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Baby's Must-See TV Does Not Increase Vocabulary

Researchers find that infant media does not expand vocabulary
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In 1997, the BBC launched Teletubbies, a controversial education program aimed specifically at children under the age of 4. In a bid to win over its presumed audience, the show affixed its main characters with the body proportions, behavior and language of infants. It became a critical and commercial success, despite occasional silliness surrounding one Teletubby character and another: the Rev. Jerry Falwell.

The First World spends generously on infant media. Four years after the Teletubbies debut, The Walt Disney Co. bought the Baby Einstein Company, founded by a former teacher in Georgia, for $25 million. It now represents 90 percent of the baby media market in the United States, a market worth a reported $200 million.

Despite widespread popularity and a lively exchange over the benefits of playing classical music to young'uns, there has been little scientific evidence on the benefits of infant media. Only a few studies have focused on infant relations with early television exposure; and of those, few have specifically focused on infants' learning something directly from the media. A new study in the journal Psychological Science examines this learning curve.

Researchers from the University of Virginia and Vanderbilt University tested 72 infants aged 12 to 18 months for how many new words they absorbed after repeated viewing of a popular educational DVD.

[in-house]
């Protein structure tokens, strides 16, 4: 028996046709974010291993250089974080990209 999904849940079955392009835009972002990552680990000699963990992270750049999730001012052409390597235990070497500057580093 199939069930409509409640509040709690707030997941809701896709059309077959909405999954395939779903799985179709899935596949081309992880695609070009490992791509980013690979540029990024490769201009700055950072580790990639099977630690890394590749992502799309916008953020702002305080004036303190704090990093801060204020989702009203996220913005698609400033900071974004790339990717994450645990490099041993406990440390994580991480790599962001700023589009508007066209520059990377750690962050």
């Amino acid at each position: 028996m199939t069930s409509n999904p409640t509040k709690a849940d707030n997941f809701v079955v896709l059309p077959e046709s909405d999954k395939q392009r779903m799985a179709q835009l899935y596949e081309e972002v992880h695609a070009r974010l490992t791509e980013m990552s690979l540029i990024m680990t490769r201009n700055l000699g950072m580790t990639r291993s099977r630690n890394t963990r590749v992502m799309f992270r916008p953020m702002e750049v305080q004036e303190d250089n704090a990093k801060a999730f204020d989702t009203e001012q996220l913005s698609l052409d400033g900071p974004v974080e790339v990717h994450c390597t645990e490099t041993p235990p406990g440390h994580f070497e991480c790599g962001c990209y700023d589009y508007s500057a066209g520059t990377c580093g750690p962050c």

The infants were screened for vocabulary prior to testing and assigned five to 12 unique target words that they were required to learn from the 39-minute video over the span of four weeks. Researchers conducted the experiment in the subjects' homes and under conditions that mimicked typical viewing experiences.

A third of the participants viewed the video with parental interaction. A parent watched the DVD with the child at least five times a week for a total of 10 or more hours of viewing time. A second group of participants viewed the DVD for the same period of time, but were left alone (parents were in the room, but not watching television with their children). A third control group was used to measure an infant's learning without the use of an educational video, but through natural parental interaction. All parents were asked to complete a log of their child's development as the experiment progressed.

After four weeks, participants were screened for enhanced vocabulary. The subjects were shown pictures, some representing their target words and others intended to distract their focus. They were then asked to identify the picture containing their target words. Each participant ran through testing twice to ensure that he had actually "learned" the target words.

Researchers found that the children did not learn any more words from their month-long exposure to the educational DVD than their control counterparts. In fact, the highest level of learning occurred in a no-video environment in which parents taught their children target words during everyday activities.

Earlier this year, our Erik Hayden reported that the amount of television had little discernible impact on children aged 5 to 10. While it's comforting to know that the idiot box is truly not an idiot-maker, it is disheartening to discover that the old video babysitter isn't making our children any smarter, either.